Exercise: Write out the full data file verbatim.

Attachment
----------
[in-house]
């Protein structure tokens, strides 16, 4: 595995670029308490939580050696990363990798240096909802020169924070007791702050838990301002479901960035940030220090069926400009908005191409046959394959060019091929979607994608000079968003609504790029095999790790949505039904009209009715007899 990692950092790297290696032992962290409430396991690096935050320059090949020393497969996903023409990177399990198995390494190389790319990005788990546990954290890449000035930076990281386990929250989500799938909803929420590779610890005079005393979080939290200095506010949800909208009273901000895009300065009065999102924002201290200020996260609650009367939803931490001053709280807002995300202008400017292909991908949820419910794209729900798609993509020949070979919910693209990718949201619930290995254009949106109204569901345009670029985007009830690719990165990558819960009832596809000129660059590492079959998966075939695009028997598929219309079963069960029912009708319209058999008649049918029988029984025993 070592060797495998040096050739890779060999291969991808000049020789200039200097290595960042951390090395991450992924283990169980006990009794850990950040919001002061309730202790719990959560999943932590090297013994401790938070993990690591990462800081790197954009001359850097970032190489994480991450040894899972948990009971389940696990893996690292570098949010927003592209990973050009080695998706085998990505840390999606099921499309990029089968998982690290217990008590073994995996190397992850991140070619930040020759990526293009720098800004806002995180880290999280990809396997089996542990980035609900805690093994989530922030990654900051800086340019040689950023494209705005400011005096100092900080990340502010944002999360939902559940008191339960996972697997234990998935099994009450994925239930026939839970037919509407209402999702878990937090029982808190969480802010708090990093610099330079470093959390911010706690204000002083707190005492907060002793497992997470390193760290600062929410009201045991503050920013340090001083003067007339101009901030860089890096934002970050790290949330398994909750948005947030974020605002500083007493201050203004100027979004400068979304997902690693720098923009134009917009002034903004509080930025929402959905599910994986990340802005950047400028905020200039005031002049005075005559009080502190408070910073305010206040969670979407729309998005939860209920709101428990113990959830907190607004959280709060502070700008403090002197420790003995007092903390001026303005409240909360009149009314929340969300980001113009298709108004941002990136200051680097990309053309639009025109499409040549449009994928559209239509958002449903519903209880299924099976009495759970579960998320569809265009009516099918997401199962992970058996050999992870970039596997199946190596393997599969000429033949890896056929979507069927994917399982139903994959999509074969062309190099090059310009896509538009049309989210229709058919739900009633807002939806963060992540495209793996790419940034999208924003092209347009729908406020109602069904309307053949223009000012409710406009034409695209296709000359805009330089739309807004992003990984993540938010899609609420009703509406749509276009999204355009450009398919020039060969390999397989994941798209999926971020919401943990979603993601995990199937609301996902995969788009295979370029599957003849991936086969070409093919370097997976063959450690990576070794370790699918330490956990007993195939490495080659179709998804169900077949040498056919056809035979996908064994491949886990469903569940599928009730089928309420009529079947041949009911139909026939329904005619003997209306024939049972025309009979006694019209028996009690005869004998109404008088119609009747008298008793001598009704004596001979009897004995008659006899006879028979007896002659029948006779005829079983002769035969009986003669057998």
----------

[in-house]
């Protein structure tokens, strides 16, 4: 595995670029308490939580050696990363990798240096909802020169924070007791702050838990301002479901960035940030220090069926400009908005191409046959394959060019091929979607994608000079968003609504790029095999790790949505039904009209009715007899 990692950092790297290696032992962290409430396991690096935050320059090949020393497969996903023409990177399990198995390494190389790319990005788990546990954290890449000035930076990281386990929250989500799938909803929420590779610890005079005393979080939290200095506010949800909208009273901000895009300065009065999102924002201290200020996260609650009367939803931490001053709280807002995300202008400017292909991908949820419910794209729900798609993509020949070979919910693209990718949201619930290995254009949106109204569901345009670029985007009830690719990165990558819960009832596809000129660059590492079959998966075939695009028997598929219309079963069960029912009708319209058999008649049918029988029984025993 070592060797495998040096050739890779060999291969991808000049020789200039200097290595960042951390090395991450992924283990169980006990009794850990950040919001002061309730202790719990959560999943932590090297013994401790938070993990690591990462800081790197954009001359850097970032190489994480991450040894899972948990009971389940696990893996690292570098949010927003592209990973050009080695998706085998990505840390999606099921499309990029089968998982690290217990008590073994995996190397992850991140070619930040020759990526293009720098800004806002995180880290999280990809396997089996542990980035609900805690093994989530922030990654900051800086340019040689950023494209705005400011005096100092900080990340502010944002999360939902559940008191339960996972697997234990998935099994009450994925239930026939839970037919509407209402999702878990937090029982808190969480802010708090990093610099330079470093959390911010706690204000002083707190005492907060002793497992997470390193760290600062929410009201045991503050920013340090001083003067007339101009901030860089890096934002970050790290949330398994909750948005947030974020605002500083007493201050203004100027979004400068979304997902690693720098923009134009917009002034903004509080930025929402959905599910994986990340802005950047400028905020200039005031002049005075005559009080502190408070910073305010206040969670979407729309998005939860209920709101428990113990959830907190607004959280709060502070700008403090002197420790003995007092903390001026303005409240909360009149009314929340969300980001113009298709108004941002990136200051680097990309053309639009025109499409040549449009994928559209239509958002449903519903209880299924099976009495759970579960998320569809265009009516099918997401199962992970058996050999992870970039596997199946190596393997599969000429033949890896056929979507069927994917399982139903994959999509074969062309190099090059310009896509538009049309989210229709058919739900009633807002939806963060992540495209793996790419940034999208924003092209347009729908406020109602069904309307053949223009000012409710406009034409695209296709000359805009330089739309807004992003990984993540938010899609609420009703509406749509276009999204355009450009398919020039060969390999397989994941798209999926971020919401943990979603993601995990199937609301996902995969788009295979370029599957003849991936086969070409093919370097997976063959450690990576070794370790699918330490956990007993195939490495080659179709998804169900077949040498056919056809035979996908064994491949886990469903569940599928009730089928309420009529079947041949009911139909026939329904005619003997209306024939049972025309009979006694019209028996009690005869004998109404008088119609009747008298008793001598009704004596001979009897004995008659006899006879028979007896002659029948006779005829079983002769035969009986003669057998």